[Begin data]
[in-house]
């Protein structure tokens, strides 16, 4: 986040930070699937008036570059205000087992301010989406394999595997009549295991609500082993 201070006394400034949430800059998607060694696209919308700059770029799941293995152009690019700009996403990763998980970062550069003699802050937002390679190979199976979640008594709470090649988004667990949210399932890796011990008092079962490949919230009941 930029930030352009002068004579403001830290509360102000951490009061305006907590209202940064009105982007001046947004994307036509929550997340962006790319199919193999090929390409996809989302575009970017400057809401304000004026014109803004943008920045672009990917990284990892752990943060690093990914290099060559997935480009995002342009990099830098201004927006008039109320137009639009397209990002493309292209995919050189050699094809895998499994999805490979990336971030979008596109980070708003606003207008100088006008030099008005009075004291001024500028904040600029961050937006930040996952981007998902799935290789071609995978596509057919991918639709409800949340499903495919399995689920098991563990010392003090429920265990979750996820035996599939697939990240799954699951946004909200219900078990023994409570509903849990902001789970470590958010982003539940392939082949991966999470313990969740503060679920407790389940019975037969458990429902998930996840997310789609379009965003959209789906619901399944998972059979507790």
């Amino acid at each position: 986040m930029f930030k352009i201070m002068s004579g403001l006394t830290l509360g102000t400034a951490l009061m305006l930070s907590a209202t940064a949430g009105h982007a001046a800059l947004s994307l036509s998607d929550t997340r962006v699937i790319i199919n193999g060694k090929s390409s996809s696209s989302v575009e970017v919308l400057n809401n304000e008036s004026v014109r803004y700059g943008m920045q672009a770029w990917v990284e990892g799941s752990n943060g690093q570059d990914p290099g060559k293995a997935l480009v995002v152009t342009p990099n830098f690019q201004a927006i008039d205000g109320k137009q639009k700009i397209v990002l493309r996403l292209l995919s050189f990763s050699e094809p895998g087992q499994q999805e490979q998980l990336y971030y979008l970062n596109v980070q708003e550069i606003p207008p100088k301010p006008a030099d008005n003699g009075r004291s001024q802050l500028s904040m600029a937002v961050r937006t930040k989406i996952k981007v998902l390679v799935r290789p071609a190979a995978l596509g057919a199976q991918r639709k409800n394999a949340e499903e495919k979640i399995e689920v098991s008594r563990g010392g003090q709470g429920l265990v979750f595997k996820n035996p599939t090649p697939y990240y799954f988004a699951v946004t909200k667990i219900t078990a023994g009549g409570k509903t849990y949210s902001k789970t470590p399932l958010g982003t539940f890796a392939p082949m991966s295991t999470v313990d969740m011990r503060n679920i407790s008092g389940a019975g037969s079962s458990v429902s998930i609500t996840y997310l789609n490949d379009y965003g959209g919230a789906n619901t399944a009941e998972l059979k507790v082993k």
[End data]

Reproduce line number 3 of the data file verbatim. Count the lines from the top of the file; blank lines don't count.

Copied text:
């Amino acid at each position: 986040m930029f930030k352009i201070m002068s004579g403001l006394t830290l509360g102000t400034a951490l009061m305006l930070s907590a209202t940064a949430g009105h982007a001046a800059l947004s994307l036509s998607d929550t997340r962006v699937i790319i199919n193999g060694k090929s390409s996809s696209s989302v575009e970017v919308l400057n809401n304000e008036s004026v014109r803004y700059g943008m920045q672009a770029w990917v990284e990892g799941s752990n943060g690093q570059d990914p290099g060559k293995a997935l480009v995002v152009t342009p990099n830098f690019q201004a927006i008039d205000g109320k137009q639009k700009i397209v990002l493309r996403l292209l995919s050189f990763s050699e094809p895998g087992q499994q999805e490979q998980l990336y971030y979008l970062n596109v980070q708003e550069i606003p207008p100088k301010p006008a030099d008005n003699g009075r004291s001024q802050l500028s904040m600029a937002v961050r937006t930040k989406i996952k981007v998902l390679v799935r290789p071609a190979a995978l596509g057919a199976q991918r639709k409800n394999a949340e499903e495919k979640i399995e689920v098991s008594r563990g010392g003090q709470g429920l265990v979750f595997k996820n035996p599939t090649p697939y990240y799954f988004a699951v946004t909200k667990i219900t078990a023994g009549g409570k509903t849990y949210s902001k789970t470590p399932l958010g982003t539940f890796a392939p082949m991966s295991t999470v313990d969740m011990r503060n679920i407790s008092g389940a019975g037969s079962s458990v429902s998930i609500t996840y997310l789609n490949d379009y965003g959209g919230a789906n619901t399944a009941e998972l059979k507790v082993k």